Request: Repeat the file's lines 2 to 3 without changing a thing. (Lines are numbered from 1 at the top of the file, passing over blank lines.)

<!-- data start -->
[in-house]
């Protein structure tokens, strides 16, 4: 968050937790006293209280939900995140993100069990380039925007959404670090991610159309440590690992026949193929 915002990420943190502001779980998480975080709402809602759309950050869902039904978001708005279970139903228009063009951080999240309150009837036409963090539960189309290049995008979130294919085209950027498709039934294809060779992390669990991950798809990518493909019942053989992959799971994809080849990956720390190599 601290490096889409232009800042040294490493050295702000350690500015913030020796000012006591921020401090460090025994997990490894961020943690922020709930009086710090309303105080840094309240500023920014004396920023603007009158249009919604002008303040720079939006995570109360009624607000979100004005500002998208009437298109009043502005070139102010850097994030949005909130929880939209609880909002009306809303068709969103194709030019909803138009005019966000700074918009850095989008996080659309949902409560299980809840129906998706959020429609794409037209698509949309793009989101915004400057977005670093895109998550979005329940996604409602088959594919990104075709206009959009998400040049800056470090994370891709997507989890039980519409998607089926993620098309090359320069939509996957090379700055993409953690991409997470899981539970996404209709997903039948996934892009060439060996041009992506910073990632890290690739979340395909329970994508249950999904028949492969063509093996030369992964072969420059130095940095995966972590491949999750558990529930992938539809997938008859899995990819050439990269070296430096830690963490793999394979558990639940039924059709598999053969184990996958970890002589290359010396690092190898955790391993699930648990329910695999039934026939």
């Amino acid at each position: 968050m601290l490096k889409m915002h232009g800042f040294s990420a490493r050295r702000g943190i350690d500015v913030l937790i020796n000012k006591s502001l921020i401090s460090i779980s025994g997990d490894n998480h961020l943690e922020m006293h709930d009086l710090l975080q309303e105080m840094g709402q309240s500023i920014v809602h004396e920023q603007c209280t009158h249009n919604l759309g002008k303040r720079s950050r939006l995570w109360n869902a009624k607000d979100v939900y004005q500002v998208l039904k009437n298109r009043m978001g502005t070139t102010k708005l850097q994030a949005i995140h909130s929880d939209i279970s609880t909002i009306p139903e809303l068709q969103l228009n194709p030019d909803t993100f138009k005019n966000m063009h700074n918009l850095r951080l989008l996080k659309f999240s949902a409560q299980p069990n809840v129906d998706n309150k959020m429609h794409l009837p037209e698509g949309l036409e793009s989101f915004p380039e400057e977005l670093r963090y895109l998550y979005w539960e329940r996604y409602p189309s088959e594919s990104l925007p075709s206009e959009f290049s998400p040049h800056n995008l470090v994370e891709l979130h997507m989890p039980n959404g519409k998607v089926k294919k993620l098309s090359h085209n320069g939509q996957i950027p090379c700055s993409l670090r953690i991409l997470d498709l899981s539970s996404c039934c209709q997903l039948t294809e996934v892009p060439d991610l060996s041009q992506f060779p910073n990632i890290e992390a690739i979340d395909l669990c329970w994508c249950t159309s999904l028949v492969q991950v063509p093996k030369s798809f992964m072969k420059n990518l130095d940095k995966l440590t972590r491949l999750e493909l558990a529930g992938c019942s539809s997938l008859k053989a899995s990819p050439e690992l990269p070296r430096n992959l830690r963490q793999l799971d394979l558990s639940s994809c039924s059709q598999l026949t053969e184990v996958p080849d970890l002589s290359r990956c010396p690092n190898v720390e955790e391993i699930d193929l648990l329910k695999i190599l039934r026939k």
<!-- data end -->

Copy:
């Protein structure tokens, strides 16, 4: 968050937790006293209280939900995140993100069990380039925007959404670090991610159309440590690992026949193929 915002990420943190502001779980998480975080709402809602759309950050869902039904978001708005279970139903228009063009951080999240309150009837036409963090539960189309290049995008979130294919085209950027498709039934294809060779992390669990991950798809990518493909019942053989992959799971994809080849990956720390190599 601290490096889409232009800042040294490493050295702000350690500015913030020796000012006591921020401090460090025994997990490894961020943690922020709930009086710090309303105080840094309240500023920014004396920023603007009158249009919604002008303040720079939006995570109360009624607000979100004005500002998208009437298109009043502005070139102010850097994030949005909130929880939209609880909002009306809303068709969103194709030019909803138009005019966000700074918009850095989008996080659309949902409560299980809840129906998706959020429609794409037209698509949309793009989101915004400057977005670093895109998550979005329940996604409602088959594919990104075709206009959009998400040049800056470090994370891709997507989890039980519409998607089926993620098309090359320069939509996957090379700055993409953690991409997470899981539970996404209709997903039948996934892009060439060996041009992506910073990632890290690739979340395909329970994508249950999904028949492969063509093996030369992964072969420059130095940095995966972590491949999750558990529930992938539809997938008859899995990819050439990269070296430096830690963490793999394979558990639940039924059709598999053969184990996958970890002589290359010396690092190898955790391993699930648990329910695999039934026939």
């Amino acid at each position: 968050m601290l490096k889409m915002h232009g800042f040294s990420a490493r050295r702000g943190i350690d500015v913030l937790i020796n000012k006591s502001l921020i401090s460090i779980s025994g997990d490894n998480h961020l943690e922020m006293h709930d009086l710090l975080q309303e105080m840094g709402q309240s500023i920014v809602h004396e920023q603007c209280t009158h249009n919604l759309g002008k303040r720079s950050r939006l995570w109360n869902a009624k607000d979100v939900y004005q500002v998208l039904k009437n298109r009043m978001g502005t070139t102010k708005l850097q994030a949005i995140h909130s929880d939209i279970s609880t909002i009306p139903e809303l068709q969103l228009n194709p030019d909803t993100f138009k005019n966000m063009h700074n918009l850095r951080l989008l996080k659309f999240s949902a409560q299980p069990n809840v129906d998706n309150k959020m429609h794409l009837p037209e698509g949309l036409e793009s989101f915004p380039e400057e977005l670093r963090y895109l998550y979005w539960e329940r996604y409602p189309s088959e594919s990104l925007p075709s206009e959009f290049s998400p040049h800056n995008l470090v994370e891709l979130h997507m989890p039980n959404g519409k998607v089926k294919k993620l098309s090359h085209n320069g939509q996957i950027p090379c700055s993409l670090r953690i991409l997470d498709l899981s539970s996404c039934c209709q997903l039948t294809e996934v892009p060439d991610l060996s041009q992506f060779p910073n990632i890290e992390a690739i979340d395909l669990c329970w994508c249950t159309s999904l028949v492969q991950v063509p093996k030369s798809f992964m072969k420059n990518l130095d940095k995966l440590t972590r491949l999750e493909l558990a529930g992938c019942s539809s997938l008859k053989a899995s990819p050439e690992l990269p070296r430096n992959l830690r963490q793999l799971d394979l558990s639940s994809c039924s059709q598999l026949t053969e184990v996958p080849d970890l002589s290359r990956c010396p690092n190898v720390e955790e391993i699930d193929l648990l329910k695999i190599l039934r026939k």